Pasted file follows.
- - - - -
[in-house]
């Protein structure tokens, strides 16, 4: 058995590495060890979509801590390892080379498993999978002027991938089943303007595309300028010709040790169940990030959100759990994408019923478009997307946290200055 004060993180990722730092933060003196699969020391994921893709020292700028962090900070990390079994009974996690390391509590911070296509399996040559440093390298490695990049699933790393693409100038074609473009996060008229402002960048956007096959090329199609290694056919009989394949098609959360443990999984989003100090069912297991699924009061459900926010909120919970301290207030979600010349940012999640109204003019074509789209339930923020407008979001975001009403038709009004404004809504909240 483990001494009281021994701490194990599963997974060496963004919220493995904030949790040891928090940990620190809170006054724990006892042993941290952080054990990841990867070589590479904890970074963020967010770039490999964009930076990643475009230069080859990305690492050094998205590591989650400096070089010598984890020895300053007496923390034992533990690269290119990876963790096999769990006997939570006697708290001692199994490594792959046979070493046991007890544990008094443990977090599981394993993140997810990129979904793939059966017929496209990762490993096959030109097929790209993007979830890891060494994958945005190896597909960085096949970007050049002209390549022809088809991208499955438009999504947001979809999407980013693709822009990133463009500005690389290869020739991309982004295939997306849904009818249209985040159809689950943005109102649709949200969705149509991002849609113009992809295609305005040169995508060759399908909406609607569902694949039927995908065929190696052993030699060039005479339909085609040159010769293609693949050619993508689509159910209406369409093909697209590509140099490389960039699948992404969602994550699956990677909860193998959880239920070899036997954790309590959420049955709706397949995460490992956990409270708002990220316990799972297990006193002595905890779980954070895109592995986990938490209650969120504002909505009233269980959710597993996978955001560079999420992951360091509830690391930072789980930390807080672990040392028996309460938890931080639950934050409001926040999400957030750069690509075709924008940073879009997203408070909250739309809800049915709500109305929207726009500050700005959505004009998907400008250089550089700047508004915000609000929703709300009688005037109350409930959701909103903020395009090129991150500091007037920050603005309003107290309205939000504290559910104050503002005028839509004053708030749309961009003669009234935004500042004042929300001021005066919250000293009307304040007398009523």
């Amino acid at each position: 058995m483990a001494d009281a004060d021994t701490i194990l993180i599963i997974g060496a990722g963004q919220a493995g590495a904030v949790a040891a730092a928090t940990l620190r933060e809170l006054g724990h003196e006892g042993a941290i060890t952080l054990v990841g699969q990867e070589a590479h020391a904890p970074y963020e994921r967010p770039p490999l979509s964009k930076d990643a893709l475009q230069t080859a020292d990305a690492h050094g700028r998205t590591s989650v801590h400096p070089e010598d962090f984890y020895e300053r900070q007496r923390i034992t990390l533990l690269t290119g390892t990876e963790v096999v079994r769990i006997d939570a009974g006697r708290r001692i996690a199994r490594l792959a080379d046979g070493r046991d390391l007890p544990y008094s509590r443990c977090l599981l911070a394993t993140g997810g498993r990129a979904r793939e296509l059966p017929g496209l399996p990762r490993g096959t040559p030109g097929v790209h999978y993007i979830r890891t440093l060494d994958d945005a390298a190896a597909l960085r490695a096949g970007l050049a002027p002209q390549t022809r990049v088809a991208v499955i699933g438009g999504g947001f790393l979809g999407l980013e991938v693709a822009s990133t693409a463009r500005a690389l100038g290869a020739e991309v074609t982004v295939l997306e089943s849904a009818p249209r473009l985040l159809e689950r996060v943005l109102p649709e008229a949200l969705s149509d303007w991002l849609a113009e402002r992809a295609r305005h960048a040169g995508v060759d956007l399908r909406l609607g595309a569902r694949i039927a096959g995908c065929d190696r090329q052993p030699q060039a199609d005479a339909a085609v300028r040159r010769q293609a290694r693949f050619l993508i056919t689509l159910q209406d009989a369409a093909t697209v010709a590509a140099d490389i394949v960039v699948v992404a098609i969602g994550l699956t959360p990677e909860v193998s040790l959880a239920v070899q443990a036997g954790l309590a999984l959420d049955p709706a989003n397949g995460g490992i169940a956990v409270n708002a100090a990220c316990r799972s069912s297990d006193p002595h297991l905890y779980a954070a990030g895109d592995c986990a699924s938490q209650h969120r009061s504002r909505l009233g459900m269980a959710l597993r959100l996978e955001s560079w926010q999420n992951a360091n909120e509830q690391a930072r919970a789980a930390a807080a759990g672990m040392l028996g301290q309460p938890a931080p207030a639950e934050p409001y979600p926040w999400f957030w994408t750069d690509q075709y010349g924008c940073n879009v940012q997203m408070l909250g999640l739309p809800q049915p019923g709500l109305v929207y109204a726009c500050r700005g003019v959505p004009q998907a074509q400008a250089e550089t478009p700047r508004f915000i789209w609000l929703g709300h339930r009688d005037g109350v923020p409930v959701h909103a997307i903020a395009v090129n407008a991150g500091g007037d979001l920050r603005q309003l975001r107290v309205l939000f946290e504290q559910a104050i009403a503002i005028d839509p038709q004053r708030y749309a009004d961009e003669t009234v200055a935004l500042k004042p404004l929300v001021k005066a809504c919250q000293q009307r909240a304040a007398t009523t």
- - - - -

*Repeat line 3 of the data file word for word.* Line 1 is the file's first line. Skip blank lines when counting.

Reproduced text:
């Amino acid at each position: 058995m483990a001494d009281a004060d021994t701490i194990l993180i599963i997974g060496a990722g963004q919220a493995g590495a904030v949790a040891a730092a928090t940990l620190r933060e809170l006054g724990h003196e006892g042993a941290i060890t952080l054990v990841g699969q990867e070589a590479h020391a904890p970074y963020e994921r967010p770039p490999l979509s964009k930076d990643a893709l475009q230069t080859a020292d990305a690492h050094g700028r998205t590591s989650v801590h400096p070089e010598d962090f984890y020895e300053r900070q007496r923390i034992t990390l533990l690269t290119g390892t990876e963790v096999v079994r769990i006997d939570a009974g006697r708290r001692i996690a199994r490594l792959a080379d046979g070493r046991d390391l007890p544990y008094s509590r443990c977090l599981l911070a394993t993140g997810g498993r990129a979904r793939e296509l059966p017929g496209l399996p990762r490993g096959t040559p030109g097929v790209h999978y993007i979830r890891t440093l060494d994958d945005a390298a190896a597909l960085r490695a096949g970007l050049a002027p002209q390549t022809r990049v088809a991208v499955i699933g438009g999504g947001f790393l979809g999407l980013e991938v693709a822009s990133t693409a463009r500005a690389l100038g290869a020739e991309v074609t982004v295939l997306e089943s849904a009818p249209r473009l985040l159809e689950r996060v943005l109102p649709e008229a949200l969705s149509d303007w991002l849609a113009e402002r992809a295609r305005h960048a040169g995508v060759d956007l399908r909406l609607g595309a569902r694949i039927a096959g995908c065929d190696r090329q052993p030699q060039a199609d005479a339909a085609v300028r040159r010769q293609a290694r693949f050619l993508i056919t689509l159910q209406d009989a369409a093909t697209v010709a590509a140099d490389i394949v960039v699948v992404a098609i969602g994550l699956t959360p990677e909860v193998s040790l959880a239920v070899q443990a036997g954790l309590a999984l959420d049955p709706a989003n397949g995460g490992i169940a956990v409270n708002a100090a990220c316990r799972s069912s297990d006193p002595h297991l905890y779980a954070a990030g895109d592995c986990a699924s938490q209650h969120r009061s504002r909505l009233g459900m269980a959710l597993r959100l996978e955001s560079w926010q999420n992951a360091n909120e509830q690391a930072r919970a789980a930390a807080a759990g672990m040392l028996g301290q309460p938890a931080p207030a639950e934050p409001y979600p926040w999400f957030w994408t750069d690509q075709y010349g924008c940073n879009v940012q997203m408070l909250g999640l739309p809800q049915p019923g709500l109305v929207y109204a726009c500050r700005g003019v959505p004009q998907a074509q400008a250089e550089t478009p700047r508004f915000i789209w609000l929703g709300h339930r009688d005037g109350v923020p409930v959701h909103a997307i903020a395009v090129n407008a991150g500091g007037d979001l920050r603005q309003l975001r107290v309205l939000f946290e504290q559910a104050i009403a503002i005028d839509p038709q004053r708030y749309a009004d961009e003669t009234v200055a935004l500042k004042p404004l929300v001021k005066a809504c919250q000293q009307r909240a304040a007398t009523t």